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A high-powered panel, hosted by Time Inc. UK and including Sir John Hegarty and senior figures from eBay, Domino’s Pizza and Karmarama, explored issues around brand building in digital and mobile channels as part of Advertising Week Europe, taking place in London this week
Artificial Intelligence and digital marketing are currently dominated by technologists, but it’s time for creatives to take back control of advertising and make it all about “creating desire” again, rather than about tricking people into watching content.
That was the argument made by ad industry guru Sir John Hegarty this morning during a Time Inc. UK-hosted panel discussion, entitled ‘Sorry, I didn’t mean to damage the brand, it was taken out of context’ at Advertising Week Europe in London. The panel had been invited to discuss the hot topic of whether context was more important than content in today’s digitally-driven media landscape.
The moderator was Time Inc. UK’s Strategic Business Development Director Dan Coleman, and sitting alongside Sir John, currently founder and creative director of ad agency The Garage and one of the founders of iconic ad agency Bartle Bogle Hegarty (BBH), were Rob Bassett, EU Director, Revenue Labs at eBay; Tony Holdway, Sales & Marketing Director of Domino’s Pizza Group plc; Charlotte Moore, Digital Content Director of Marie Claire, InStyle and Look; and Jon Wilkins, Executive Chairman of Karmarama.
One of the main topics for discussion was mobile advertising and marketing, and Hegarty dismissed the idea that all marketing should now be ‘mobile first’. He argued that it should be ‘idea first’ – and that this central idea should be “valuable; make it something people want.”
He lamented that “we’ve forgotten the idea of creating desire” in consumers. Instead, he said, “we seem to be saying that the answer is to trip them up, con them into watching something. I didn’t come into advertising to do that, I didn’t come into advertising to con people. I came into advertising hopefully to inspire people. That’s what we should be talking about – the rest of it is just crap.”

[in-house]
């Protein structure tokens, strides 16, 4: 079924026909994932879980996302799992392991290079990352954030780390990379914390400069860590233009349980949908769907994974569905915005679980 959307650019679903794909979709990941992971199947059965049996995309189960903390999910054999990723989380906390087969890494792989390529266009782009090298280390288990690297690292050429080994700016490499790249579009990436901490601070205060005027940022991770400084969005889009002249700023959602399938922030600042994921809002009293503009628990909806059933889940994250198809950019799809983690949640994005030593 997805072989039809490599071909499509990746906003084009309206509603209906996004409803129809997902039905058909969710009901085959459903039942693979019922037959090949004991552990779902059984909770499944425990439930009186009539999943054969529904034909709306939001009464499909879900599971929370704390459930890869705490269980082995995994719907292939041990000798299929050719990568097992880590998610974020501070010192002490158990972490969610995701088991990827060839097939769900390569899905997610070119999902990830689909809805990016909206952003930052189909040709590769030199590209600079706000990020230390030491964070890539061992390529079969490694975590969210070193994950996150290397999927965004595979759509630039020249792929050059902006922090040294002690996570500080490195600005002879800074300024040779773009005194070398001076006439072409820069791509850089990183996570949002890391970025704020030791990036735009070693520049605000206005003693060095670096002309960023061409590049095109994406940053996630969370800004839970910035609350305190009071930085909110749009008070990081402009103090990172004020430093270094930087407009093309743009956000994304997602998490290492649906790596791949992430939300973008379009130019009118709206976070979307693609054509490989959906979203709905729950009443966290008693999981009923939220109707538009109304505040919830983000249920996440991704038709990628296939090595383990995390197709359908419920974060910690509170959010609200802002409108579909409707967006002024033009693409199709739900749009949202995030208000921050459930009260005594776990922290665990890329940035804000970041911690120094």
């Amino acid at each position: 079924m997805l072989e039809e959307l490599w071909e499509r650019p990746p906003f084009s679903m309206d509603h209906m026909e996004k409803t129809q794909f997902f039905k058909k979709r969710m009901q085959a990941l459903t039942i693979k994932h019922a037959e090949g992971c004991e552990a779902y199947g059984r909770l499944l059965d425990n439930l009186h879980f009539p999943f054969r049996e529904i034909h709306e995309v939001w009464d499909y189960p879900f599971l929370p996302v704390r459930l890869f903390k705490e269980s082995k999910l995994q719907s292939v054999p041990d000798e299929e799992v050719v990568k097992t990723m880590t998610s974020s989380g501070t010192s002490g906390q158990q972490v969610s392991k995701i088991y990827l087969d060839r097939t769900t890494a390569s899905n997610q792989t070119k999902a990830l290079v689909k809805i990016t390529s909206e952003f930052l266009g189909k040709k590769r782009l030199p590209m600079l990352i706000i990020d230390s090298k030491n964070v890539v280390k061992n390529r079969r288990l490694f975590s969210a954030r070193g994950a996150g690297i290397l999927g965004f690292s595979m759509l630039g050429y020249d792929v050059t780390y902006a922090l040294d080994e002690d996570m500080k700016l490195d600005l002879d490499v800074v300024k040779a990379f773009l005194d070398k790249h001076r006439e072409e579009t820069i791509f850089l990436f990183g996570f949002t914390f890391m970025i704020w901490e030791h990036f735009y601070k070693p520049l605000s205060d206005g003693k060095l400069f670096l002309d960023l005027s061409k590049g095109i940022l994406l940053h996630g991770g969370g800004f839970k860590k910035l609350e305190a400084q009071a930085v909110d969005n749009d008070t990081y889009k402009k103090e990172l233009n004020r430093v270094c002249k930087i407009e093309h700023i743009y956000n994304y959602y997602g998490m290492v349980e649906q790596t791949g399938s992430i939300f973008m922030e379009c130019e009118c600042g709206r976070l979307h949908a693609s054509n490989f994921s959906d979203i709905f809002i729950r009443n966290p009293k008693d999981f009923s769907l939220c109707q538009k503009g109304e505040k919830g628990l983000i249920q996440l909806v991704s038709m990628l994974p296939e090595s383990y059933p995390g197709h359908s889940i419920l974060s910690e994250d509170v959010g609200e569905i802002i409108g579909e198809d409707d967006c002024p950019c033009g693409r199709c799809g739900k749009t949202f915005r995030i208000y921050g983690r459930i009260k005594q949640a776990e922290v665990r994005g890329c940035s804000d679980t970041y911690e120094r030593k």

John Wilkins of Karmarama agreed that the creative idea was paramount but pointed out that too many marketers are simply applying that idea across the board, without taking into account the channel and the context it appears in and adapting messaging accordingly.
He cited research which shows that consumers’ responses can be completely different to the exact same content, depending on the channel they see it in: while they like the ad in a magazine or on the telly, “they are repulsed by the ad in a personal format [e.g. on a mobile phone]…”
He added: “You do see a lot of brands that are quite lazy. They just run their TV ads on YouTube and mobile formats and they wonder why people hate them. I’ve been in focus groups where people say ‘that pisses me off because it’s on my phone. My phone’s for me – this is where I communicate with my friends and I want stuff quickly – I don’t want things that slow me down.’”
Tony Holdway of Domino’s reinforced the point that when it comes to mobile marketing, understanding what consumers want to be able to do via their phones, and that they don’t want intrusive advertising cluttering up their devices, is vital. “You’ve certainly got to make stuff simpler and easier and slicker… start with mobile first because that’s where your customers are and in my case where most of our sales are. You’ve got to make that the best experience for the customer – and for them that probably involves getting to the checkout as quickly as possible.”
eBay’s Rob Bassett warned that mobile marketing was only going to get more complicated due to the regulatory framework, not just because of GDPR but also with new EU rules on ePrivacy likely to have an impact on the channel. He also stressed that the ‘social contract’ between the consumer and the marketer was different on mobile because “when you serve something to someone on mobile, they are mostly paying for it… the screen is small and bandwidth is still not as good as possible.” Branding on mobile may have to wait for technology to improve before it can be as effective as via other channels, he suggested.